Show your working: generations of mathematics students have grown up with this mantra. Getting the right answer is not enough. To get top marks, students must demonstrate how they got there. Now, machines need to do the same. As artificial intelligence (AI) is used to make decisions affecting employment, finance or justice, as opposed to which film a consumer might want to watch next, the public will insist it explains its working.
The first generation of AI has picked up on human biases. Among many disturbing cases of biased AI systems resulting in discriminatory outcomes, the most heart-breaking ones were cases involving unfair elongation of prison sentence, unfair credit card decision, and home appraisal outcomes. So, how does bias get into AI systems? While this is by no means an excuse, it does point to the key problem -- almost no focus was given to ensuring the moral, social, and responsible aspect of AI- often termed Ethical AI. A 2019 Gartner study reported that by 2022, 30% of the companies will invest in explainable ethical AI, from almost none in 2019.
There is thus a great need to define inputs, outputs, and their interactive relationships clearly. Inevitably, technologists would code fairness as a narrowly defined modular property of the machine learning system. However, fairness is not a well defined nor universally applicable concept, to begin with as it has to be understood amidst a particular social context. Abstracting away this context is thus an abstraction error. With the presence of this error, AI would have an ineffective, inaccurate and misguided interpretation and thus, quantification of fairness when it is introduced to varying societal systems.
This paper aims to provide an overview of the ethical concerns in artificial intelligence (AI) and the framework that is needed to mitigate those risks, and to suggest a practical path to ensure the development and use of AI at the United Nations (UN) aligns with our ethical values. The overview discusses how AI is an increasingly powerful tool with potential for good, albeit one with a high risk of negative side-effects that go against fundamental human rights and UN values. It explains the need for ethical principles for AI aligned with principles for data governance, as data and AI are tightly interwoven. It explores different ethical frameworks that exist and tools such as assessment lists. It recommends that the UN develop a framework consisting of ethical principles, architectural standards, assessment methods, tools and methodologies, and a policy to govern the implementation and adherence to this framework, accompanied by an education program for staff.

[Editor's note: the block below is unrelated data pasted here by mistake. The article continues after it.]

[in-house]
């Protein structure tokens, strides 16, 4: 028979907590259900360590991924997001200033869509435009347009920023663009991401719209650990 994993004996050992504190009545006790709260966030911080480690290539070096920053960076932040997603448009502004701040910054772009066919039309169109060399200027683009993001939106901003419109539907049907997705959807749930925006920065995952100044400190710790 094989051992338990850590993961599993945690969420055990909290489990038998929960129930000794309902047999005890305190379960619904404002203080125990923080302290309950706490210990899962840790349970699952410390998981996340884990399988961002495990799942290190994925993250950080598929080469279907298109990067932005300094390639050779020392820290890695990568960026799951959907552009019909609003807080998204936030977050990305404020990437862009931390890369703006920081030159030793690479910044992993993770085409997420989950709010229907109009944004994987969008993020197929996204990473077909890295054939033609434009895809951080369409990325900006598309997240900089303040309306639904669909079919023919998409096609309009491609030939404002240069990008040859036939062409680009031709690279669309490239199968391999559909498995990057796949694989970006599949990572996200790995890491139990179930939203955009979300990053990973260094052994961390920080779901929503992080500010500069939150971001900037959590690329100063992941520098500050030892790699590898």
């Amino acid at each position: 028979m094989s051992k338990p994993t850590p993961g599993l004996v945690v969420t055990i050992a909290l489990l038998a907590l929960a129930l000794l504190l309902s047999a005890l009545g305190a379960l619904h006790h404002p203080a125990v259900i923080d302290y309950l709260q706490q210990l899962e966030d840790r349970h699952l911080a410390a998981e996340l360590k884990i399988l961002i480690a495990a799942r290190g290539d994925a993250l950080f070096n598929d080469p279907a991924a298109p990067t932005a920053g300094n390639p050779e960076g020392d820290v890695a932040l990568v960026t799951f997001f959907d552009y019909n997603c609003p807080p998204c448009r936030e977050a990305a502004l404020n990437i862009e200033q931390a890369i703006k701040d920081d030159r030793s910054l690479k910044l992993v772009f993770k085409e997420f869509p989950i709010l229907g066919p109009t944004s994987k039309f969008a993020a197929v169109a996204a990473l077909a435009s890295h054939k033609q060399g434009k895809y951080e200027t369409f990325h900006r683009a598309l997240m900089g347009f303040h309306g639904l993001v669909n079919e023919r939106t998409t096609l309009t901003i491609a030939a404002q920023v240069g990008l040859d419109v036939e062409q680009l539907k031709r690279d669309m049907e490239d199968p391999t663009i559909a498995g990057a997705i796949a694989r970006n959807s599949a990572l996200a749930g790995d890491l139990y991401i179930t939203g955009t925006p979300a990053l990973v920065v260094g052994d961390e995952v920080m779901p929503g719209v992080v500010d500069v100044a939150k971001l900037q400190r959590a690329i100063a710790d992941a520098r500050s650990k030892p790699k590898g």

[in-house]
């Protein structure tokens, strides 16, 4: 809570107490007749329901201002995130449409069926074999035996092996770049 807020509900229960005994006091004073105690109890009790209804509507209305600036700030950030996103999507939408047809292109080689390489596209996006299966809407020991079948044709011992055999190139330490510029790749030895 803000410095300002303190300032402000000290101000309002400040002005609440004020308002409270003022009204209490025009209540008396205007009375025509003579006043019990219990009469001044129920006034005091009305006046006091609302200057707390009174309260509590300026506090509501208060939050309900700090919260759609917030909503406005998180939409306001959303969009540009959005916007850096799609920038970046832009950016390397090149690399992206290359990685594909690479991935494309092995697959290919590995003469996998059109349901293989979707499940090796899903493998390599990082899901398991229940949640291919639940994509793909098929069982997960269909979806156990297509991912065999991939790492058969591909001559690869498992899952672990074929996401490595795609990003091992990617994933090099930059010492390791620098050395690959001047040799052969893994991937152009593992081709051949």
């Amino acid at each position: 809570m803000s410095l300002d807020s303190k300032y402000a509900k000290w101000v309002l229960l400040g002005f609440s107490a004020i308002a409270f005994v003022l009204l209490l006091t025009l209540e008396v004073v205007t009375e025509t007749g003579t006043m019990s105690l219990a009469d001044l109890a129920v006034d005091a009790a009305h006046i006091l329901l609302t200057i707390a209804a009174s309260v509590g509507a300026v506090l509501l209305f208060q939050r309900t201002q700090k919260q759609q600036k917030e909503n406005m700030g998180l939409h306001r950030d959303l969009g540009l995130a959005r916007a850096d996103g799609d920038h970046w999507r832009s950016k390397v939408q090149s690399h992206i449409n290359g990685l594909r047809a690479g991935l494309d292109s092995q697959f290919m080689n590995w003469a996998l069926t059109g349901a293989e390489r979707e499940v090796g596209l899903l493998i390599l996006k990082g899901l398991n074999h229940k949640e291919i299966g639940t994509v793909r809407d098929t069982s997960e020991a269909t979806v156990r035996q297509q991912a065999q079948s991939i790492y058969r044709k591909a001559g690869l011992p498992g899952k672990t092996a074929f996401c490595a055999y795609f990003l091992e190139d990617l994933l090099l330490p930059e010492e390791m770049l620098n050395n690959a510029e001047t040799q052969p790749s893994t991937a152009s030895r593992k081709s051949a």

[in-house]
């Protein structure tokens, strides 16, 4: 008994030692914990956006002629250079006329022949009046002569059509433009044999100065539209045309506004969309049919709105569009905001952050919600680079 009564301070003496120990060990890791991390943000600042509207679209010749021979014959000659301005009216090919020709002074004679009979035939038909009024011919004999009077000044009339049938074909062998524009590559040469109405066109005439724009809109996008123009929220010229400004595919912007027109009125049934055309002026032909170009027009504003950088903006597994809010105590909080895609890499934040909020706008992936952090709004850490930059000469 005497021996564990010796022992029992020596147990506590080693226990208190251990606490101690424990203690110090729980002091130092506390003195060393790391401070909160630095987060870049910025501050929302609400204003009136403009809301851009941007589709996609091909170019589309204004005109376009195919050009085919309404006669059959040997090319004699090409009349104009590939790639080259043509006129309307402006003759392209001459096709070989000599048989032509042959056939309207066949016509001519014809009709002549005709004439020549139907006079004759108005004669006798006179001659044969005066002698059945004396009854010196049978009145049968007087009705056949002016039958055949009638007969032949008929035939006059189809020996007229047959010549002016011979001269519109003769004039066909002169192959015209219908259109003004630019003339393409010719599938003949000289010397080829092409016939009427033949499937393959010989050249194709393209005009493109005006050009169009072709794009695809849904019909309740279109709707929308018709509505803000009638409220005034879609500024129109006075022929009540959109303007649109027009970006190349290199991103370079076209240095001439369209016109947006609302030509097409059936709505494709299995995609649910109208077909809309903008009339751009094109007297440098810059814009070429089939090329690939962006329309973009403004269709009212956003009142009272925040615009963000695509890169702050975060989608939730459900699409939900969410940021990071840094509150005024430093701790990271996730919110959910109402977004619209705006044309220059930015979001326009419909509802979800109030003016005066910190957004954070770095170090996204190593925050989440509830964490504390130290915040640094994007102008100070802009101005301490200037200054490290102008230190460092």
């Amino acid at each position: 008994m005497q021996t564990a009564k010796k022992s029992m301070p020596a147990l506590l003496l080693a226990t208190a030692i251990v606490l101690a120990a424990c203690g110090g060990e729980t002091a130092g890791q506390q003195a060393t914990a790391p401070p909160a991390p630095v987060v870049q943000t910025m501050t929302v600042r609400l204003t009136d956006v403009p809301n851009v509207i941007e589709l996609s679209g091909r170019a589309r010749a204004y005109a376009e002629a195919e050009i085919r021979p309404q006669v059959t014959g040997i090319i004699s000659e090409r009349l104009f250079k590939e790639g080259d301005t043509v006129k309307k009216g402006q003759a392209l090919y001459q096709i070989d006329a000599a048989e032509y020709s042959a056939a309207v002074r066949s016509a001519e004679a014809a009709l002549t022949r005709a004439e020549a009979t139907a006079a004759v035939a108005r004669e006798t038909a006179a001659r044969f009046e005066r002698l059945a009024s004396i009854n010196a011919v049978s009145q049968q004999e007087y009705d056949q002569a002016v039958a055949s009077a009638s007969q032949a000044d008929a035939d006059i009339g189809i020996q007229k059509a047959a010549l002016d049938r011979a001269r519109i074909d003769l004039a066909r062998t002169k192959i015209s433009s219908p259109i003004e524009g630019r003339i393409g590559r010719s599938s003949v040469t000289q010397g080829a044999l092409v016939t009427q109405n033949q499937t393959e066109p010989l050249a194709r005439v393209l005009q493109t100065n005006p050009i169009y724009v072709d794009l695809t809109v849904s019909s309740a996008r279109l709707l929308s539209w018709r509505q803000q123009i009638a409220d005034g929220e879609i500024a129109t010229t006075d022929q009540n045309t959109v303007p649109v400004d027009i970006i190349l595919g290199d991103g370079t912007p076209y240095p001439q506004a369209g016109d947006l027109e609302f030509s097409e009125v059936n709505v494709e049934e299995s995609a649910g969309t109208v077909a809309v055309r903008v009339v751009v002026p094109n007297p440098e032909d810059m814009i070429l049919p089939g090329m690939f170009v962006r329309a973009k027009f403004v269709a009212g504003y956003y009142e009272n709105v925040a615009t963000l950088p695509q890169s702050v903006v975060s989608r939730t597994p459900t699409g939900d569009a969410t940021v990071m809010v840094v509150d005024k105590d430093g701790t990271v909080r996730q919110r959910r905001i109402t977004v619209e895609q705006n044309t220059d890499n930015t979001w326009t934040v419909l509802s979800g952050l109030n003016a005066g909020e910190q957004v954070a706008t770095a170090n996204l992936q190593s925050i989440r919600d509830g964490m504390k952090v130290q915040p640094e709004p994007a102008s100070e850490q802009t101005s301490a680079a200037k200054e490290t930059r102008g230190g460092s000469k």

As we make tremendous advances in machine learning and artificial intelligence technosciences, there is a renewed understanding in the AI community that we must ensure that humans being are at the center of our deliberations so that we don't end in technology-induced dystopias. As strongly argued by Green in his book Smart Enough City, the incorporation of technology in city environs does not automatically translate into prosperity, wellbeing, urban livability, or social justice. There is a great need to deliberate on the future of the cities worth living and designing. There are philosophical and ethical questions involved along with various challenges that relate to the security, safety, and interpretability of AI algorithms that will form the technological bedrock of future cities. Several research institutes on human centered AI have been established at top international universities. Globally there are calls for technology to be made more humane and human-compatible. For example, Stuart Russell has a book called Human Compatible AI. The Center for Humane Technology advocates for regulators and technology companies to avoid business models and product features that contribute to social problems such as extremism, polarization, misinformation, and Internet addiction. In this paper, we analyze and explore key challenges including security, robustness, interpretability, and ethical challenges to a successful deployment of AI or ML in human-centric applications, with a particular emphasis on the convergence of these challenges. We provide a detailed review of existing literature on these key challenges and analyze how one of these challenges may lead to others or help in solving other challenges. The paper also advises on the current limitations, pitfalls, and future directions of research in these domains, and how it can fill the current gaps and lead to better solutions.